Cancer: too few patients benefit from supportive care

Cancer too few patients benefit from supportive care

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    The League against cancer publishes its 9th societal observatory of cancers, this September 20. The opportunity for the association to denounce the inequalities that remain between cancer patients in access to support care, depending on their age, their financial situation or their geographical location.

    For this new edition of its societal observatory of cancers, the League against cancer is interested in the management of the consequences of cancer. Support care, coordination of care, health crisis… The results show deep inequalities.

    Vulnerable profiles more affected

    There are currently around 3.8 million French people aged 15 and over affected by the disease in France, according to League estimates. According to Lucie Vialard-Arbarotti, Project Manager for the Societal Cancer Observatory, “84% of respondents to the survey, regardless of the age of the diagnosis, feel at least one physical or psychological consequence related to the disease or its treatments”. Mostly people with a vulnerable profile, often women, people with lower incomes, those who have experienced a complex care pathway…

    Less than one in three people in APA

    It is precisely these people who are most in need of supportive and accompanying care. Adapted physical activity is particularly recommended in this case since it includes sports activities accessible to a person with a disability or chronic illness.

    However, according to the findings of the study, in France “only 26% of people suffering from chronic fatigue are directed towards adapted physical activity“.

    Supportive care: a lack of information and orientation

    The majority (61%) are referred to a physiotherapist, when for “24% of people, despite their sequelae, have not been referred to any supportive care since the start of their journey”. According to Lucie Vialard-Arbarotti, this figure is not surprising.

    “It is precisely this observation, coming from the departmental committees, that prompted us to work on this aspect: there is a lack of information for patients on supportive care, which is care in its own right that makes it possible to fight against recurrences of the disease; this is why the League pleads for making the end-of-treatment consultation systematic, so that patients are informed of supportive care and turn to us if necessary” details the project manager.

    Significant financial or geographic disparities

    The League also points out “the lack of supply in certain territories, the lack of staff, or even financial problems can also hinder adequate management of the consequences of cancer”.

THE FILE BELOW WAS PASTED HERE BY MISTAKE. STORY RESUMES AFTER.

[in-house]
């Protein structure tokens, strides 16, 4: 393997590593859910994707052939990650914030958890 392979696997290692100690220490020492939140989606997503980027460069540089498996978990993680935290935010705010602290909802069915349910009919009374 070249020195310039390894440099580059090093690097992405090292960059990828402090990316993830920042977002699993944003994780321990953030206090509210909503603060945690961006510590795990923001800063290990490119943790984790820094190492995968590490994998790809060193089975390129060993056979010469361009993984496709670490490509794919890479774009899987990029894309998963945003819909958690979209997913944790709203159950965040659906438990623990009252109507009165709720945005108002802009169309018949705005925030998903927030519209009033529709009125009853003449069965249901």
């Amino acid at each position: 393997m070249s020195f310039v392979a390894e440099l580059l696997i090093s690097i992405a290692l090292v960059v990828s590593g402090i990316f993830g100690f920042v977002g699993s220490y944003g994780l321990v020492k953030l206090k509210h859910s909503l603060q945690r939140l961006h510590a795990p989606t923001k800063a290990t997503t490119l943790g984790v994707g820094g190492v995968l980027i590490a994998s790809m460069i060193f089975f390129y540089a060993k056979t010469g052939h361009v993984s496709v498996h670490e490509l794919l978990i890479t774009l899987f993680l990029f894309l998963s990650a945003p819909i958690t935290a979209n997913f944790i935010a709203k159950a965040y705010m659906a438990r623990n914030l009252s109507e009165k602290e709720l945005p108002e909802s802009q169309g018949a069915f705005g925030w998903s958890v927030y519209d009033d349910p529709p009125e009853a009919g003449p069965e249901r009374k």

In effect, “19% of participants who did not consult all the recommended professionals gave up for financial reasons or geographical accessibility”. For Lucie Vialard-Arbarotti, “the financing of health professionals and adequate structures will be necessary at some point, the public authorities will no longer be able to back down”.

    A lack of communication

    More worrying: according to the responses collected by the League, “53% of respondents perceived a lack of coordination between the various professionals who accompany them”. According to Lucie Vialard-Arbarotti, this reflects the glaring lack of coordinating nurses. “There is a real need to finance this type of post in a sustainable way. Once again, we are faced with geographical disparities: in the places where they exist, they can effectively guide patients, it is a virtuous circle. Where it is not, patients must seek information alone”.

    Consult an oncologist online

    The Covid crisis has made the situation worse

    Last point: the health crisis. The study reports a lower degree of satisfaction from patients living in the departments most affected by the disease. “This can be explained by the fact that the caregivers were very busy with the Covid, but from the second wave, the cancer centers caught up and the patients were able to resume their treatments. finally indicates the project manager, who nevertheless wishes to conclude on a positive note by recalling that “the vast majority of patients are generally satisfied with the management of their disease”.

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